Learning to ski cross-country


Learning to ski cross-country

Skate skiing is the cross-country skiing style you know best from seeing global competitions. There are various race distances, and relays, and it’s the way biathletes skate, also. When you see great skiers such as two-time world champion biathlete Laura Dahlmeier or Olympic champion Johannes Høsflot Klæbo, it looks really fast and like a lot of fun. Well, it is fun, and you can become fast, but it is a tough, tough workout. If you’re interested, we’ll get you started.

Skate skiing technique

This is a dynamic cross-country skiing style requiring fairly sophisticated technique, good balance, and good physical conditioning that can get skiers moving at up to 30kmh (19mph). Skating has a ski that is entirely different from Classic style skis. When you want to give it a try, the ideal spot is on a groomed trail, which typically offers the two -ane track Classic skiers use and right next to it will be a flat, firm trail for Skaters. Not all parks or public spaces allow cross-country skiing, so if it’s not a designated trail, be sure you’re actually allowed to be there.

Getting a feel

Take your time to just stand on your skis, maybe making a few small movements, transferring your weight, so you get used to the basic sensation of these thin skis on hard snow. You’ll be digging in with the inner edges of the skis, so get a feel for that, too, before you even move.

On the trail

The starting position is with the skis in a comfortable V position, with the heels close together but not overlapping.

The basic motion is somewhat similar to inline skating or ice skating. You push off on the inner edge of one ski at a time, outward and rearward, while you keep the other ski pointed forward to glide.

As you finish your push off, transfer your weight to the glide ski, and pull the push off ski back in so it will be in position to be the next glide ski as you alternate legs for the push off and glide. The further apart your skis are, the more resistance you’ll have under your push off ski.

Practice this motion while staying in one place, not yet actually skating, just to get a feel for the weight transfer and ski position.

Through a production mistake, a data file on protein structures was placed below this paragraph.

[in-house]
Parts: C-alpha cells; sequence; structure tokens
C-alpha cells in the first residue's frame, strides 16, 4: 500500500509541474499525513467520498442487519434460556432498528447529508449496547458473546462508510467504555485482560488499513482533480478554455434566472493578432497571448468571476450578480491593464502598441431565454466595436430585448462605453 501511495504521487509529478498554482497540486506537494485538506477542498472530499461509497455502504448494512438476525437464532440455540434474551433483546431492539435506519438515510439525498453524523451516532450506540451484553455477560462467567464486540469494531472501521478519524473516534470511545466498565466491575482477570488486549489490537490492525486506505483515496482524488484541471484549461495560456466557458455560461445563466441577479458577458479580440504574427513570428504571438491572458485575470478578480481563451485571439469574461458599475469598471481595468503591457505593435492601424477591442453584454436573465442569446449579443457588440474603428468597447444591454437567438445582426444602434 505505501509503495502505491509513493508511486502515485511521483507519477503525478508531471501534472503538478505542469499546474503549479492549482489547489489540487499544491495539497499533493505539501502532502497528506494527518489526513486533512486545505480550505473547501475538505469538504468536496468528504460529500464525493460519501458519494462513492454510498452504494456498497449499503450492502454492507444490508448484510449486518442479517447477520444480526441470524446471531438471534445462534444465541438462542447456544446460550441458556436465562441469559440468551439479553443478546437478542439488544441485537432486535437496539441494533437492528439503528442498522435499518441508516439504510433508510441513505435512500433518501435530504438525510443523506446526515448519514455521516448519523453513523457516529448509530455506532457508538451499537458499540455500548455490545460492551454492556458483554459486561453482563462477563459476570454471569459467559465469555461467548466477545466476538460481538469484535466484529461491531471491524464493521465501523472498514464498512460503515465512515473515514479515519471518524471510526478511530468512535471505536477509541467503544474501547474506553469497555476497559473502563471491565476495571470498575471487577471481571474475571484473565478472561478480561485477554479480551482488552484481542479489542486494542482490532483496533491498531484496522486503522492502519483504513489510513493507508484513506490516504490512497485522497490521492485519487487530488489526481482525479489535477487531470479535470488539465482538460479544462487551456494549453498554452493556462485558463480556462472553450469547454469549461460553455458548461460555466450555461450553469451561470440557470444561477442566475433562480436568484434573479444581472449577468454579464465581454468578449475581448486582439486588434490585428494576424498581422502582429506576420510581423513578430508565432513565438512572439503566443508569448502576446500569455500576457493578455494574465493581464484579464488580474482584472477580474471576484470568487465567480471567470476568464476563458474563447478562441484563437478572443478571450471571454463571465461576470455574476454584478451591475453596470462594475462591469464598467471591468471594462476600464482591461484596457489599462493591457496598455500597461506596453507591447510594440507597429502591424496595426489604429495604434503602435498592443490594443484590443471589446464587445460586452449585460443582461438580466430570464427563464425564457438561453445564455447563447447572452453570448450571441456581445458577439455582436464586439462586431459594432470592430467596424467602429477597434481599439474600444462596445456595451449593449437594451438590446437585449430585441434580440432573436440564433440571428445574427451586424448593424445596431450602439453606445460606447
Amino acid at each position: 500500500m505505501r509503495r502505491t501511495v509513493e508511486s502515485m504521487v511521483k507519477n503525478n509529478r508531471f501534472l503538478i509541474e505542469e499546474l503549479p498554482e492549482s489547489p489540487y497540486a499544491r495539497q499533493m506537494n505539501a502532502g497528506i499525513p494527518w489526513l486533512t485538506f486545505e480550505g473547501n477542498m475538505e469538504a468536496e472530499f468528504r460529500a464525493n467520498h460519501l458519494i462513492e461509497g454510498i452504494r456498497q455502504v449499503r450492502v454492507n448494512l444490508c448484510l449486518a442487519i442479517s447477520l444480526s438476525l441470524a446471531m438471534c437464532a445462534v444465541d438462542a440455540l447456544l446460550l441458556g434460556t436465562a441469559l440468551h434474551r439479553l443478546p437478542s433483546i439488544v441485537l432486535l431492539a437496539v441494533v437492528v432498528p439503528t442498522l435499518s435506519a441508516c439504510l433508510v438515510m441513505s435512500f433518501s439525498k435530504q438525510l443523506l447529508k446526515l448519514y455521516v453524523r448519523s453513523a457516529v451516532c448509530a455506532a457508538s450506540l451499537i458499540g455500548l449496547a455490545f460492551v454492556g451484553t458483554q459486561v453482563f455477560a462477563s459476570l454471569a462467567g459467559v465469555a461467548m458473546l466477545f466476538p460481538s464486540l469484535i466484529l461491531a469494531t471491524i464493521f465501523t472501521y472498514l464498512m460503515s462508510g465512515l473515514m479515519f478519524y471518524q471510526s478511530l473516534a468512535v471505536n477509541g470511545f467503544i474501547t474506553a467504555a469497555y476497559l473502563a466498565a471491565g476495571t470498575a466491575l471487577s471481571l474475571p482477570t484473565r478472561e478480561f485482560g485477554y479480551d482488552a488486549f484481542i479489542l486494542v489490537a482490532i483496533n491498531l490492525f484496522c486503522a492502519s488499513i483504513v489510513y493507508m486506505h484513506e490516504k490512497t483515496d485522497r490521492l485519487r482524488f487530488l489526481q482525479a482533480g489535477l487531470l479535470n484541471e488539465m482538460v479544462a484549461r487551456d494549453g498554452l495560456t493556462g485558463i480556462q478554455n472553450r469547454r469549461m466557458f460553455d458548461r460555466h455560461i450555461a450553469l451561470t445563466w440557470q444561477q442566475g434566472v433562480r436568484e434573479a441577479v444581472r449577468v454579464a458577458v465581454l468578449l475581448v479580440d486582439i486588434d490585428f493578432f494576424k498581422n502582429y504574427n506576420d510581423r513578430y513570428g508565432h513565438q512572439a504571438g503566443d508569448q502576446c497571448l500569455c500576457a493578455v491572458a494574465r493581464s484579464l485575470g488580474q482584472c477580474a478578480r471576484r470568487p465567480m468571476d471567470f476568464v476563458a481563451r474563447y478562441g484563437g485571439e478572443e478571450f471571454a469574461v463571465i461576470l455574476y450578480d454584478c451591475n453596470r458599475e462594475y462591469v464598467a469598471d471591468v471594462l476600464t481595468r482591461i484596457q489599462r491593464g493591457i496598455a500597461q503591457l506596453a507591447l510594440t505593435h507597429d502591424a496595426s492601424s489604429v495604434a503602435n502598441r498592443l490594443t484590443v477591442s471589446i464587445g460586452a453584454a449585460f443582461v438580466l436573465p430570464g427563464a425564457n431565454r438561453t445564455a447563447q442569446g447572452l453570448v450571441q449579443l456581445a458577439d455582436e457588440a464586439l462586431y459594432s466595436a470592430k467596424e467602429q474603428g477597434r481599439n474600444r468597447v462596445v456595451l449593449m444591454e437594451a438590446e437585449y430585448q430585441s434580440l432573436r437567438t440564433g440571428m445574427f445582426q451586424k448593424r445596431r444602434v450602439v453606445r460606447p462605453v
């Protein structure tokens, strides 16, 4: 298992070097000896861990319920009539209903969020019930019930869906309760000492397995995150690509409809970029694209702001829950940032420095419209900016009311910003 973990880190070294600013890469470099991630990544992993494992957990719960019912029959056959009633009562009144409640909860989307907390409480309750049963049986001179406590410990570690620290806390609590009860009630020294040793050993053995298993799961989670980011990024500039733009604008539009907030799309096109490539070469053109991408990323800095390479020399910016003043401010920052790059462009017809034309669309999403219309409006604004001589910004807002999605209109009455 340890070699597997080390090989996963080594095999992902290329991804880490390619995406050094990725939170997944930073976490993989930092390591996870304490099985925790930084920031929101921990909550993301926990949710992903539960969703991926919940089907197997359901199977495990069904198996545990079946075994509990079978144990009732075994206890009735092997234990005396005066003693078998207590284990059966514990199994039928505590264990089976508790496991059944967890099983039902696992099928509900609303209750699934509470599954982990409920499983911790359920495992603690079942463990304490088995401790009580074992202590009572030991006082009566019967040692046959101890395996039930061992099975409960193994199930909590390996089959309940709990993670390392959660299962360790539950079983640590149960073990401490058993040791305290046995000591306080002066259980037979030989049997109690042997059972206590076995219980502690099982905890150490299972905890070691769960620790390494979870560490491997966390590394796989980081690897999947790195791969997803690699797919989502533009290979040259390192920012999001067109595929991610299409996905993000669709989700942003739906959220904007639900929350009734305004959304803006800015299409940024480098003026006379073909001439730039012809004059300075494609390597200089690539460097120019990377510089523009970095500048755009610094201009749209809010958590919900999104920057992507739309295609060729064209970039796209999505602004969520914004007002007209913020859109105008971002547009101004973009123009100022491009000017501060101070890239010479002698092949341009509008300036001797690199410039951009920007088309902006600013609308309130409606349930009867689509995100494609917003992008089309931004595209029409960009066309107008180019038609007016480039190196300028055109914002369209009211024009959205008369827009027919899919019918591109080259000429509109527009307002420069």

On the move

You’re ready to really Skate ski now. You know the very basics and you have the ideal training surface. Start with your skis in a V position, put more weight on one leg and push off with the inner edge of the other ski. On a good pair of waxed skis you’ll start moving immediately! Practice bringing the push off ski right back towards the other leg right when the push is completed. You’ll quickly develop a smooth rhythm.

At first don’t use poles. Let your legs do the work. They’re bent slightly and the upper body is relaxed without much movement. When you start to use poles, you’ll use a proven double-poling method, known as the 2:1 technique, where the arms are used with every other skating stride, planted into the snow each time at the level of the same leading ski.

Cross-country poles are longer than Alpine poles due to the extended power push off they need to perform. Skate poles are longer than Classic. The rule of thumb here is they should be 90% of your height. As you start to refine your technique, be on the lookout for these common errors:

  •  Don’t overcommit your weight to either leg, or too far forward, at any point. Falling forward is as common as falling backward for beginners.
  • A good glide is where you get speed and smoothness from. Don’t try to generate all your speed with a frenetic kick phase. Kicking and gliding are both important.
  • When you’re on a groomed trail, there are rules in place, most likely those of the FIS. Learn the rules, and, just as importantly, do your best to let everyone ski safely and enjoy themselves at any speed.